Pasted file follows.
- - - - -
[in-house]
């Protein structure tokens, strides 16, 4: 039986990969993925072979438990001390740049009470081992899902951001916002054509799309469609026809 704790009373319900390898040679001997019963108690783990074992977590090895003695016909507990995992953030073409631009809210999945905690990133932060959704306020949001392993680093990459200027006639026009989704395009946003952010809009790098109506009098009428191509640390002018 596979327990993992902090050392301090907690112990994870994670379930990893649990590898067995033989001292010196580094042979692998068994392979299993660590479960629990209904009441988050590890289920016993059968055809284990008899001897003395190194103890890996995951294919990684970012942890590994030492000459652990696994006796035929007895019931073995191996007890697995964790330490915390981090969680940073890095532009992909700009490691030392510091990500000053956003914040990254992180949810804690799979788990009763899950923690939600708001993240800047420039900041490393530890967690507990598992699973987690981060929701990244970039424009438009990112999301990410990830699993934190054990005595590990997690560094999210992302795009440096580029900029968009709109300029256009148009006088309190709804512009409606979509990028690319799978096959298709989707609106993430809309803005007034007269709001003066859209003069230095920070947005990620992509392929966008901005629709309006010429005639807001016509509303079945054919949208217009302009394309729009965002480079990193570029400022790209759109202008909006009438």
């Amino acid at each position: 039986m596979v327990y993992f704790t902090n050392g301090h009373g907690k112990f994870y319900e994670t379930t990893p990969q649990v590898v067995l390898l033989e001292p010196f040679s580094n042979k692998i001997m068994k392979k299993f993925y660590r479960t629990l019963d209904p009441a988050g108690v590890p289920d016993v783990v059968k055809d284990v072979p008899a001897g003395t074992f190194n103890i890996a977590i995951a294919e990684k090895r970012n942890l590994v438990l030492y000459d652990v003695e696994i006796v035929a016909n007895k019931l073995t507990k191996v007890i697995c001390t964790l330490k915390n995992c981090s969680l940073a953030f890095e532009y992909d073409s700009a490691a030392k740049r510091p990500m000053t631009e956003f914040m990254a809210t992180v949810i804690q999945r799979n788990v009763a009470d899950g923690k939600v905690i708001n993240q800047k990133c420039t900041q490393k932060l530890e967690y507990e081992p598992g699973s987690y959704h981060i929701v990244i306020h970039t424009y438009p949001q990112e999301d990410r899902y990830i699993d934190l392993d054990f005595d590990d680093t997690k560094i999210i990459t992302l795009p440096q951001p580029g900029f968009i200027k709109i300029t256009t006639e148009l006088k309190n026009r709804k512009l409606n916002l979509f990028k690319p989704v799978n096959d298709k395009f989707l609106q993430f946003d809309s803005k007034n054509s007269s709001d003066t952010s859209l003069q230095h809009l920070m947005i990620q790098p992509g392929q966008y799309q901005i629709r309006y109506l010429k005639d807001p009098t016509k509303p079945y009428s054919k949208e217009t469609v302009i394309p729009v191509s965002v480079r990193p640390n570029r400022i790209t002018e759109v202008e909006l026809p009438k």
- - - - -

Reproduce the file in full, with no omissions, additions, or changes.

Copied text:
[in-house]
């Protein structure tokens, strides 16, 4: 039986990969993925072979438990001390740049009470081992899902951001916002054509799309469609026809 704790009373319900390898040679001997019963108690783990074992977590090895003695016909507990995992953030073409631009809210999945905690990133932060959704306020949001392993680093990459200027006639026009989704395009946003952010809009790098109506009098009428191509640390002018 596979327990993992902090050392301090907690112990994870994670379930990893649990590898067995033989001292010196580094042979692998068994392979299993660590479960629990209904009441988050590890289920016993059968055809284990008899001897003395190194103890890996995951294919990684970012942890590994030492000459652990696994006796035929007895019931073995191996007890697995964790330490915390981090969680940073890095532009992909700009490691030392510091990500000053956003914040990254992180949810804690799979788990009763899950923690939600708001993240800047420039900041490393530890967690507990598992699973987690981060929701990244970039424009438009990112999301990410990830699993934190054990005595590990997690560094999210992302795009440096580029900029968009709109300029256009148009006088309190709804512009409606979509990028690319799978096959298709989707609106993430809309803005007034007269709001003066859209003069230095920070947005990620992509392929966008901005629709309006010429005639807001016509509303079945054919949208217009302009394309729009965002480079990193570029400022790209759109202008909006009438």
């Amino acid at each position: 039986m596979v327990y993992f704790t902090n050392g301090h009373g907690k112990f994870y319900e994670t379930t990893p990969q649990v590898v067995l390898l033989e001292p010196f040679s580094n042979k692998i001997m068994k392979k299993f993925y660590r479960t629990l019963d209904p009441a988050g108690v590890p289920d016993v783990v059968k055809d284990v072979p008899a001897g003395t074992f190194n103890i890996a977590i995951a294919e990684k090895r970012n942890l590994v438990l030492y000459d652990v003695e696994i006796v035929a016909n007895k019931l073995t507990k191996v007890i697995c001390t964790l330490k915390n995992c981090s969680l940073a953030f890095e532009y992909d073409s700009a490691a030392k740049r510091p990500m000053t631009e956003f914040m990254a809210t992180v949810i804690q999945r799979n788990v009763a009470d899950g923690k939600v905690i708001n993240q800047k990133c420039t900041q490393k932060l530890e967690y507990e081992p598992g699973s987690y959704h981060i929701v990244i306020h970039t424009y438009p949001q990112e999301d990410r899902y990830i699993d934190l392993d054990f005595d590990d680093t997690k560094i999210i990459t992302l795009p440096q951001p580029g900029f968009i200027k709109i300029t256009t006639e148009l006088k309190n026009r709804k512009l409606n916002l979509f990028k690319p989704v799978n096959d298709k395009f989707l609106q993430f946003d809309s803005k007034n054509s007269s709001d003066t952010s859209l003069q230095h809009l920070m947005i990620q790098p992509g392929q966008y799309q901005i629709r309006y109506l010429k005639d807001p009098t016509k509303p079945y009428s054919k949208e217009t469609v302009i394309p729009v191509s965002v480079r990193p640390n570029r400022i790209t002018e759109v202008e909006l026809p009438k």